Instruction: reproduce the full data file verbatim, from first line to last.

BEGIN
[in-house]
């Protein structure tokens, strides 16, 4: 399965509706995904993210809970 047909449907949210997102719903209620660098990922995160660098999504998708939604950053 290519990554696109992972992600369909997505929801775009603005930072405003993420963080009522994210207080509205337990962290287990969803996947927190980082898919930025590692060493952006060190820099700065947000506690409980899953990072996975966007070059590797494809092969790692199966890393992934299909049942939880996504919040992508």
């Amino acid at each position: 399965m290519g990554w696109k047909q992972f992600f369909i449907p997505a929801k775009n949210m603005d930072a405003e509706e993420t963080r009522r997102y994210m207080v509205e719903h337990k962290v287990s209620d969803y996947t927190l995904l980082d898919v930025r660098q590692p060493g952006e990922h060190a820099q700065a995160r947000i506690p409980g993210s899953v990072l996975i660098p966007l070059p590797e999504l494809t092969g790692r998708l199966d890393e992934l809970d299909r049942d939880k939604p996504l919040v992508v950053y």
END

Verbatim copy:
[in-house]
């Protein structure tokens, strides 16, 4: 399965509706995904993210809970 047909449907949210997102719903209620660098990922995160660098999504998708939604950053 290519990554696109992972992600369909997505929801775009603005930072405003993420963080009522994210207080509205337990962290287990969803996947927190980082898919930025590692060493952006060190820099700065947000506690409980899953990072996975966007070059590797494809092969790692199966890393992934299909049942939880996504919040992508």
């Amino acid at each position: 399965m290519g990554w696109k047909q992972f992600f369909i449907p997505a929801k775009n949210m603005d930072a405003e509706e993420t963080r009522r997102y994210m207080v509205e719903h337990k962290v287990s209620d969803y996947t927190l995904l980082d898919v930025r660098q590692p060493g952006e990922h060190a820099q700065a995160r947000i506690p409980g993210s899953v990072l996975i660098p966007l070059p590797e999504l494809t092969g790692r998708l199966d890393e992934l809970d299909r049942d939880k939604p996504l919040v992508v950053y």